Friday, December 01, 2006

Discipline Policy Too Strict? Seems Not

Last July, I wrote a column that hit a nerve with our illustrious school board and certain members of our community whose teenage boys vandalized the high school but then managed to dodge the punishment of expulsion. That punishment was in keeping with school district policy and was supported by the high school principal as well as the interim superintendent and others. In that column, I voiced my opinion of what went down in that situation: The parent of one of those boys is an influential and wealthy developer here in Windsor, and he used his clout and power to see to it that his son did not have to (fairly) pay for his crime. And of course, he generously used that same clout to give the other boys the same treatment because otherwise, what would that look like? It was ugly. It was unjust. It was corrupt. And I still maintain that this is what happened.

School board member Cathy Norris wrote a letter to the Windsor Beacon in response to my column (glad to know she's reading!), singing the praises of our present school board, upon which sits no member I can remember actually being elected. After my column was published, my editor called, telling me he was "really taking some heat" for my column, which he read and edited before publishing. He made it clear that he did not agree with my stance (big shocker), that I had to understand that the district discipline policies were written post-9/11, and so were considered too strict and reactionary by some. I heard this argument from one other person, someone near and dear to the situation. I didn't buy it then, and I don't buy it now. And a recent Beacon article seems to reinforce my doubts.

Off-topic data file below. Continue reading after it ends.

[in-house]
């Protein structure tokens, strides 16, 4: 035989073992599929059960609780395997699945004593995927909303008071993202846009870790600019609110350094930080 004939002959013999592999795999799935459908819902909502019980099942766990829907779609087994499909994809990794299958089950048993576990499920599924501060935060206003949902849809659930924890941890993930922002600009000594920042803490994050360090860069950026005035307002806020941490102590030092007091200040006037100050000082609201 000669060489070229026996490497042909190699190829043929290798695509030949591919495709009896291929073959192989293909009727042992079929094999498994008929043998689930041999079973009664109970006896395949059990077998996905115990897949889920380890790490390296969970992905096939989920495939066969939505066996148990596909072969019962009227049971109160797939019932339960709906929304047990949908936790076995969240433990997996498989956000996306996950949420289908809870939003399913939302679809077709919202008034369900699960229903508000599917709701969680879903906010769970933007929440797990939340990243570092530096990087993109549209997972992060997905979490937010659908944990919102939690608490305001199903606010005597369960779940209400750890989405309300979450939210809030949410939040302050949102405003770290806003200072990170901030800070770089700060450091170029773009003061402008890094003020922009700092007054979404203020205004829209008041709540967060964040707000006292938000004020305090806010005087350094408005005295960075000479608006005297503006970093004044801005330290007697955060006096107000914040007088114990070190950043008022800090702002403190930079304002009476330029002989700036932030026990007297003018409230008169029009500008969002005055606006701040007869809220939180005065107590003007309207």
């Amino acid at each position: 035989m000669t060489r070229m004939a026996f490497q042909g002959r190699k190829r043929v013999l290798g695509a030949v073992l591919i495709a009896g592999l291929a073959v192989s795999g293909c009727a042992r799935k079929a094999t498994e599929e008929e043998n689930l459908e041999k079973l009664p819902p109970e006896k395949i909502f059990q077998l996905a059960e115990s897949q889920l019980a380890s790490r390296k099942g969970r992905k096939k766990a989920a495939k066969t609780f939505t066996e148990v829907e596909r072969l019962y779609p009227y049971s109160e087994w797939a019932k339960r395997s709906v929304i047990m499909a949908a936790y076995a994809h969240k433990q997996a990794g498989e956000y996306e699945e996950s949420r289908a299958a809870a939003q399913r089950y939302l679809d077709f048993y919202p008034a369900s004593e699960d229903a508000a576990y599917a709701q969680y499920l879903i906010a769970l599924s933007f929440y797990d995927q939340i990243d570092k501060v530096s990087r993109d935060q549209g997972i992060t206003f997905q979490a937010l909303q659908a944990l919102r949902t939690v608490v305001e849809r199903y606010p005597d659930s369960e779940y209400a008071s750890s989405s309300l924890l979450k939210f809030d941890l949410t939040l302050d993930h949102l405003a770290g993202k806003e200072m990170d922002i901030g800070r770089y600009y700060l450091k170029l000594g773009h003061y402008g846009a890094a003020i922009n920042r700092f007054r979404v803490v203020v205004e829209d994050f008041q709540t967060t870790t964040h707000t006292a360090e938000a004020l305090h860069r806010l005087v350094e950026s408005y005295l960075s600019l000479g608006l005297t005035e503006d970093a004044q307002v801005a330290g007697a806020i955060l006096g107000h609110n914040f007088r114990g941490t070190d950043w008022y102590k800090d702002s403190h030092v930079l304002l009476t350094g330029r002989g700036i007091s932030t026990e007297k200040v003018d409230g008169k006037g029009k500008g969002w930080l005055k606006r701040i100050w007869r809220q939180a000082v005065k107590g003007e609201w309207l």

The 11/25 article, titled "Severity of Discipline Policy Questioned" and written by Megs Burd, indicated that a task force met with community members, educators, and parents, and "found many positive things in the district's policies as well as some that needed some strengthening." What "strengthening" means, I can't say. Burd didn't elaborate. Superintendent Karen Trusler was quoted as saying, "They do affirm our present policies. We have policies in place that are good for our kids."

Burd's article goes on to state that the task force felt "certain policies or disciplinary measures could be firmed up." Again, who knows what "firmed up" means. Members also support the superintendent's discretion in dealing with individual cases. Our interim superintendent did just that with the vandalism case, and she supported the original sentence of expulsion. Odd then, don't you think, that those boys are back in school? What's the point of case-by-case consideration if the superintendent doesn't have the final say?